I have previously read your article on the g10, naming your favorites. While the article is an outstanding reference ther is PERHAPS 1 mistake: from the pictures, I see that Time Factors does not sew their bands. So I called a friend who had tried numerous NATO/G10 bands & he tells me that his Time Factor band fell apart (in the field)after 5-6 months of use…EVEN THOUGH as you note: “the Timefactors design is actually among the truest to the actual DEF STAN spec” The lack of stitching would still make this an inferior band…vastly inferior. more inferior than a plated buckle alone I would love to have your comments. v/r K.
I have to say I’m really not entirely sure what you’re getting at. You are quite correct that Timefactors does not sew its G10 (or “NATO”) straps and instead relies on a welding or heat sealing process. However I’m not sure what you’re implying by pointing to the lack of stitching, as the most current version (30 March 2001) of the UK Ministry of Defence Standard 66-47/2 specification quite clearly and specifically calls for welded construction:
“5.2 General construction. Straps shall be supplied with the joints, buckle and loops securely heat-welded in position. The end of each strap and the holes will be heat-sealed.”
So if there has indeed been any mistake, it would have to be on the part of the Ministry of Defence who specified the welded construction in the first place. And in my mind, I don’t think there has been any mistake. Modern heat annealing and welding techniques are capable of making a bond that is more than adequate for the loads placed on a wristwatch strap in most any imaginable application. I do not see how welded construction necessarily makes a strap “vastly inferior” at all and I think it a mistake to assume such.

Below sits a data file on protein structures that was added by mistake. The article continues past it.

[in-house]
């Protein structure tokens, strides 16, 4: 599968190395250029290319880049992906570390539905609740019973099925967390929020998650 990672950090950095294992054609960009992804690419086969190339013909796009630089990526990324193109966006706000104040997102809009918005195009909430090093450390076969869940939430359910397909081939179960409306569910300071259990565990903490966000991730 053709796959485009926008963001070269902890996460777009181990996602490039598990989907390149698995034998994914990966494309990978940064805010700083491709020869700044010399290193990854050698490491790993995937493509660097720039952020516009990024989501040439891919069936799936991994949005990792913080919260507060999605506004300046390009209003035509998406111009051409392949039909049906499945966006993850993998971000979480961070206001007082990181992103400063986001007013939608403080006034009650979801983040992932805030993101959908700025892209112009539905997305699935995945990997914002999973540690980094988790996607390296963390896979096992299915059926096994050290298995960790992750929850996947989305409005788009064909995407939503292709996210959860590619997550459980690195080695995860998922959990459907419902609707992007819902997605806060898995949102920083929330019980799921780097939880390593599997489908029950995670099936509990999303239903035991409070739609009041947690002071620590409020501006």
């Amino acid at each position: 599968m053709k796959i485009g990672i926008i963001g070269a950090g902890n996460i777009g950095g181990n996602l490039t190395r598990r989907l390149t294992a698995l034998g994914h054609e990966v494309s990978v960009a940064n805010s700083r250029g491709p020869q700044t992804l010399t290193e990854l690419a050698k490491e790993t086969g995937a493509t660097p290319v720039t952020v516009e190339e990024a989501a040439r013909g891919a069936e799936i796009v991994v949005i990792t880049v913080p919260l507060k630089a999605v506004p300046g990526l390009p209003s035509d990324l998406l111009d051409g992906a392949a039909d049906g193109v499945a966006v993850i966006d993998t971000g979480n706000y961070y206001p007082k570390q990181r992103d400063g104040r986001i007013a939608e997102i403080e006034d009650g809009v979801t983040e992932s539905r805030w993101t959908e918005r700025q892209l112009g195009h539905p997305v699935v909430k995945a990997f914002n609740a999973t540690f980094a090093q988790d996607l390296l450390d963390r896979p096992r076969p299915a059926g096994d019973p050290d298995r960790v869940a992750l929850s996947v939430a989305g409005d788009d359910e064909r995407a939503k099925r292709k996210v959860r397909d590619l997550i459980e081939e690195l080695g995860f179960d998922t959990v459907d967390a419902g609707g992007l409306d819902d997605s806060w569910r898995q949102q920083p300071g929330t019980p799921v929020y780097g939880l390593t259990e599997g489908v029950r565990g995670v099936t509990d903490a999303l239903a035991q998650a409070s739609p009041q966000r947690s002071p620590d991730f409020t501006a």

With specific regard to the problems your friend encountered with his Timefactors strap falling apart in the field, all I can say is that those results are in stark contrast to what I have experienced personally. I have found the materials, construction, fit and finish to be excellent. I have a Timefactors G10 strap that has by my reckoning about 7 months of wear on it since I’ve owned it, and it seems like it’s well prepared to continue and shows barely any signs of wear.
My only persistent complaints about the Timefactors G10s are that I wish the “tail” was about 2cm longer to allow it to be tucked under the second keeper when worn on my wrist, and that I wish it were offered in a darker gray color closer to the issue “Admiralty Grey” color. However, neither of these is really an issue of quality, and as said before the Timefactors design is still among the truest adherents to the actual DEFSTAN spec.
If you or your friend still would like a quality strap using stitched construction, I’d recommend again that you take a look at my other favorites the Maratac G10/NATO series straps as well. Both are excellent. I do mostly prefer the thinner fabric of the Timefactors for its more subtle presence on the wrist in casual wear, but there’s certainly nothing wrong at all with the Maratacs and they include the stitched construction you’re looking for.
When I contacted Eddie at Timefactors about your query, he expressed his surprise that the strap might have failed in such a short time. Eddie also related that in many situations like this he might replace the strap in a one-for-one exchange so he could examine the strap to see why it failed and determine if changes to his design or production methods were necessary. I’d suggest you contact Eddie at Timefactors if you’d like to pursue that approach.